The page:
The real world event of what’s been called the Cochabamba Water Wars found its way into two recent feature films. Cochabamba is the third largest city in Bolivia and in 1999 to 2000, the residents got organized and mobilized to stop a multi-national from privatizing their water.
Quantum of Solace released in 2008 is a James Bond, Double-Oh-Seven adventure I saw at the Cinerama Dome with by buddy, fellow mystery writer Bob Ward. The picture has an exciting car chase for an opener and Bond’s Bourne Identity-like close hand-to-hand combat scenes are smashing as he might say. But the main villain in the film, Dominic Greene, is as bland as the white suits he wore. In fact what I distinctly recall discussing with Bob after the flick was, “Man, what was up with that? This is the franchise that gave us Goldfinger painting a woman in gold for revenge. The German-Chinese Dr. No and his kung fu grip mechanical hands. But Greene. Really?!”
Anyway, Quantum deals, in part, with the on-the-nose named Greene, a member of the evil Quantum cabal that Bond is chasing down, out to control the water supply in Bolivia through his fake eco-friendly front. There’s maybe one scene of some indigenous folks lining up for water but mostly Bolivia is represented by the fetching and deadly Bolivian secret agent Camille Montes who has a personal score to settle with her fellow countryman General Medrano, the officer instituting the coup as he’s in the pocket of Greene. Okay, it’s a Bond film so of course he has to do the heavy lifting, but there’s not even a scene where he leads the roused Bolivian compasinos against Greene’s fortress. I guess the producers concluded that wouldn’t be PC, the white savior showing up to lead the bedraggled brown folk — what with Bond having to exist as a kind of blunted post-Soviet Union imperialist for her majesty these days. Or did Bond defeat Greene merely to ensure the proper allied oligarchs would control the water?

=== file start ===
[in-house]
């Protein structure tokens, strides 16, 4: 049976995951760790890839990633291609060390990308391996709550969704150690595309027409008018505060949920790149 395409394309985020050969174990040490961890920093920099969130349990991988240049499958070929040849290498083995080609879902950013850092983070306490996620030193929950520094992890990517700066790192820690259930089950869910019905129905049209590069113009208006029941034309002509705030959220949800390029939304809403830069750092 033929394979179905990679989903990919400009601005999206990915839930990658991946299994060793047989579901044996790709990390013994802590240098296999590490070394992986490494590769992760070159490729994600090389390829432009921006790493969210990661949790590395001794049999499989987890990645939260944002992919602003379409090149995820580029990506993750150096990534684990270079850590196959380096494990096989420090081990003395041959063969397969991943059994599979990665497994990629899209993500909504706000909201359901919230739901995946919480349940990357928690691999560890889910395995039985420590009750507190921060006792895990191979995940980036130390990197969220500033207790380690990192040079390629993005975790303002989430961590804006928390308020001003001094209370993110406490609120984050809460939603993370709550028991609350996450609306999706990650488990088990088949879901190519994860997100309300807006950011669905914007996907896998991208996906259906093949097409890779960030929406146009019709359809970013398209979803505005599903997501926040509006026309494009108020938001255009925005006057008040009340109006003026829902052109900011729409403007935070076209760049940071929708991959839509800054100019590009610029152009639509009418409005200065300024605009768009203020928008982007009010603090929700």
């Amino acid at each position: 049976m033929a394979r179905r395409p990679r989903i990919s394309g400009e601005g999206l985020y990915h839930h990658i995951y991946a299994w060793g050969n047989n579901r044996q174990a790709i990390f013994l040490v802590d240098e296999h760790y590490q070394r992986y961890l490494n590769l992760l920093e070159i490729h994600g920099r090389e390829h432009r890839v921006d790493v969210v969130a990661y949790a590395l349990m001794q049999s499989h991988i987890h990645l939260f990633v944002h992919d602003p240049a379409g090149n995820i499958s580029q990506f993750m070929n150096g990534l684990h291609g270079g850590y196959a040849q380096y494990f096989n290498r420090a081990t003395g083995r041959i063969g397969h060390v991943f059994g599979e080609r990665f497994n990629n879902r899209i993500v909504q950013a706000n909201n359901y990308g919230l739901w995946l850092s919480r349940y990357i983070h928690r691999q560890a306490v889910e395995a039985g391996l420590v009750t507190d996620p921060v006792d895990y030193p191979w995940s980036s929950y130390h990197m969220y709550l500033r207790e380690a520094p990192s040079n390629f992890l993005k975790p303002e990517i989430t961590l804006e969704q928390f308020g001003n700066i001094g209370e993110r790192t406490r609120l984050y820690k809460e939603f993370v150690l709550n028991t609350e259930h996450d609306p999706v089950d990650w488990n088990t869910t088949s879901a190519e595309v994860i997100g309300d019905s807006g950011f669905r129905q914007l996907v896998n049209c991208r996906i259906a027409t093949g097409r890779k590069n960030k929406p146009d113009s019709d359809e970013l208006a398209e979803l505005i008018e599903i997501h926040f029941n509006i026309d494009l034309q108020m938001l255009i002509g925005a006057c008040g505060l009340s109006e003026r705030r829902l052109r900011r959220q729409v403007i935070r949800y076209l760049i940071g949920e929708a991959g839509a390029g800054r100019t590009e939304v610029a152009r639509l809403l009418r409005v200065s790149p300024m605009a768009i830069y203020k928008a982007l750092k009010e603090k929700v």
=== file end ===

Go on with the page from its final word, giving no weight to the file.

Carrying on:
Last year’s Even the Rain, from Spain, shown in the States in art houses and at film festivals, has a lot more depth and verisimilitude going for it than 007’s last outing. It’s a film within a film set-up and deals with a Spanish film crew arriving in Cochabamba during that fateful time to shoot a lefty film about Christopher Columbus. Essentially they will show Columbus in a revisionist light as he exploits, enslaves and commits inhuman acts against the indios in the so-called New World – all for their gold and labor. Indeed the focus of the story’s film is a priest, Bartolomé de las Casas, a cleric who eventually campaigned against the brutal treatment of native people. Daniel is one of the non-actors the director Sebastian casts for the film for his Indian face and forceful way to play an historical leader named Hatuey, is also an organizer working to stop a multi-national company from privatizing their water.
Daniel is only doing the film for the money to help pay for a pipeline to bring water to the town from the well up in the hills the townspeople, men and women, have dug. Naturally the big company, headquartered in London and California, having reached an agreement with the powers-that-be, isn’t having any of this individual water business. That somehow water is a right. The cops and military are mobilized against the people and when Daniel isn’t playing Hatuey, he’s getting beaten and arrested as the Committee of Water he’s part of conducts mass actions.